commentaries on the Organon by Averroes, founder of Averroism. In turn,the Aristotelian tradition was later displaced by Avicennian logic, which inturn was succeeded by post-Avicennian logic.Important developments made by Islamic logicians included thedevelopment of original systems of logic, notably Avicennian and post-Avicennian logic, and the development of early theories on temporal logic,modal logic, inductive logic, hypothetical syllogism, propositional calculus,analogical reasoning, and legal logic. Other important developments inearly Islamic philosophy include the development of a strict science of citation, the isnad or "backing", and the development of a scientific methodof open inquiry to disprove claims, the ijtihad, which could be generallyapplied to many types of questions.
Logic in Islamic law and theology
Early forms of analogical reasoning, inductive reasoning and categoricalsyllogism were introduced in Fiqh (Islamic jurisprudence), Sharia (Islamiclaw) and Kalam (Islamic theology) from the 7th century with the process of Qiyas, at least
a century before Muslims had become aware of Aristotelian logic. The Qiyas process was described by earlyIslamic legal scholars such as Abū Ḥanīfa (699–765) andMuhammad ibn Idris ash-Shafi`i (767–820). Later during theIslamic Golden Age, there was a log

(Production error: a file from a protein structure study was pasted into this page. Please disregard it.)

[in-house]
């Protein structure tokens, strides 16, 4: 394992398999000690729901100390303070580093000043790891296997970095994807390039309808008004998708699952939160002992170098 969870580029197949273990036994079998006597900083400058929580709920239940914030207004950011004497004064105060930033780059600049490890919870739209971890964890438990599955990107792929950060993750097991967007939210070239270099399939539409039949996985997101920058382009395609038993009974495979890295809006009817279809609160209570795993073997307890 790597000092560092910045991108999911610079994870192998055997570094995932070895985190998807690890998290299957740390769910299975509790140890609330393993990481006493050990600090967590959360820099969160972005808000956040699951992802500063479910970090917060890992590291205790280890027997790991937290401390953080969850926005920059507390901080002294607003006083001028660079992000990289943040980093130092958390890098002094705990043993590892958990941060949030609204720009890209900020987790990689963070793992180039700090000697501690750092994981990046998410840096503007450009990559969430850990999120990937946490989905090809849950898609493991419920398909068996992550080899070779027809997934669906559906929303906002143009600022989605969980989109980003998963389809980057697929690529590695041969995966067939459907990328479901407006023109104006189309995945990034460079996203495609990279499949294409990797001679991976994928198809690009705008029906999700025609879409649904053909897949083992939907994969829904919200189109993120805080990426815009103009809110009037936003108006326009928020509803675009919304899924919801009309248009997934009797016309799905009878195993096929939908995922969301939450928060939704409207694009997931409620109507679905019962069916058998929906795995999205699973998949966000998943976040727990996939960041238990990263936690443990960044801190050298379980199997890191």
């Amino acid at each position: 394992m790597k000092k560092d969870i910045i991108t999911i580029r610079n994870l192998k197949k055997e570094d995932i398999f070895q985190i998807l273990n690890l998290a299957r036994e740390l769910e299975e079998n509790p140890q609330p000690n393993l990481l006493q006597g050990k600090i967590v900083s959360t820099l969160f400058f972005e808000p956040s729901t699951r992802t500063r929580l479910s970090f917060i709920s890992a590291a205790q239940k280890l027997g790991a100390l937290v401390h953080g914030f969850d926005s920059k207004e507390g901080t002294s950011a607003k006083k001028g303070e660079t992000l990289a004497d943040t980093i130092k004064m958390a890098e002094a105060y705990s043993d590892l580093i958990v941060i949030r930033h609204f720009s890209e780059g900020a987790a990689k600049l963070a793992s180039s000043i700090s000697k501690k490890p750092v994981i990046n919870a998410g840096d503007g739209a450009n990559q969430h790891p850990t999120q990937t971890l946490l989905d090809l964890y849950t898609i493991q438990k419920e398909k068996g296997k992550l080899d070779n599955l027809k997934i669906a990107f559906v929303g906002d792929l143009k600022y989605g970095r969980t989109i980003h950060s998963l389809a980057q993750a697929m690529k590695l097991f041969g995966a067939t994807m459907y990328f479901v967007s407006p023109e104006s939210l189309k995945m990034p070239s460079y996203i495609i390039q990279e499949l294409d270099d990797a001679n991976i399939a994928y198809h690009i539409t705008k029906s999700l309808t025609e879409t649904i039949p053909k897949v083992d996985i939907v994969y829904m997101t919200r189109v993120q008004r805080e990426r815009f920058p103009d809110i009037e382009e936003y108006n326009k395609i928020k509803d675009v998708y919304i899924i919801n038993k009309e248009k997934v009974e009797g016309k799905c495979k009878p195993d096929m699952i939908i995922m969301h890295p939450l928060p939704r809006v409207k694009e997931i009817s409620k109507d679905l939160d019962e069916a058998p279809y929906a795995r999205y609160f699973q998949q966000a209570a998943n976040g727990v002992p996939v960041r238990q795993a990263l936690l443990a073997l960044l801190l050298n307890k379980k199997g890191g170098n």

ical debate among Islamicphilosophers, logicians and theologians over whether the term Qiyas refersto analogical reasoning, inductive reasoning or disagreed with, arguing thatQiyas does not refer to inductive reasoning, but refers to categoricalsyllogism in a real sense and analogical categorical syllogism. SomeIslamic scholars argued that Qiyas refers to inductive reasoning, which IbnHazm (994–1064) reasoning in a metaphorical sense. On the other hand,al-Ghazali (1058–1111) (and in modern times, Abu Muhammad Asem al-Maqdisi) argued that Qiyas refers to analogical reasoning in a real senseand categorical syllogism in a metaphorical sense. Other Islamic scholarsat the time, however, argued that the term Qiyas refers to both analogicalreasoning and categorical syllogism in a real sense.Ibn Hazm (994–1064) wrote the Scope of Logic, in which he stressed onthe importance of sense perception as a source of knowledge. He wrotethat the "first sources of all human knowledge are the soundly used sensesand the intuitions of reason, combined with a correct understanding of alanguage." He also criticized some of the more traditionalist theologianswho were opposed to the use of logic and argued that the first generationsof Muslims did not rely on logic. His response was that the early Muslimshad witnessed the revelation directly, whereas the Muslims of his timehave been exposed to contrasting beliefs, hence the use of logic isnecessary in order to preserve the true teachings of Islam. Ibn Hazm'sFisal (Detailed Critical Examination) also stressed the importance of senseperception as he realized that human reason can be flawed, and thuscriticized some of the more rationalist theologians who placed too muchemphasis on reason. While he recognized the importance of reason, sincethe Qur'an itself invites reflection, he argued that this reflection refersmainly to sense data, since the principles of reason are themselves derivedentirely from sense experience. He concludes that reason is not a facultyfor independent research or discovery, but that that sense perceptionshould be used in its place, an idea which forms the basis of empiricism.Al-Ghazali (1058–1111) had an important influence on the use of logic in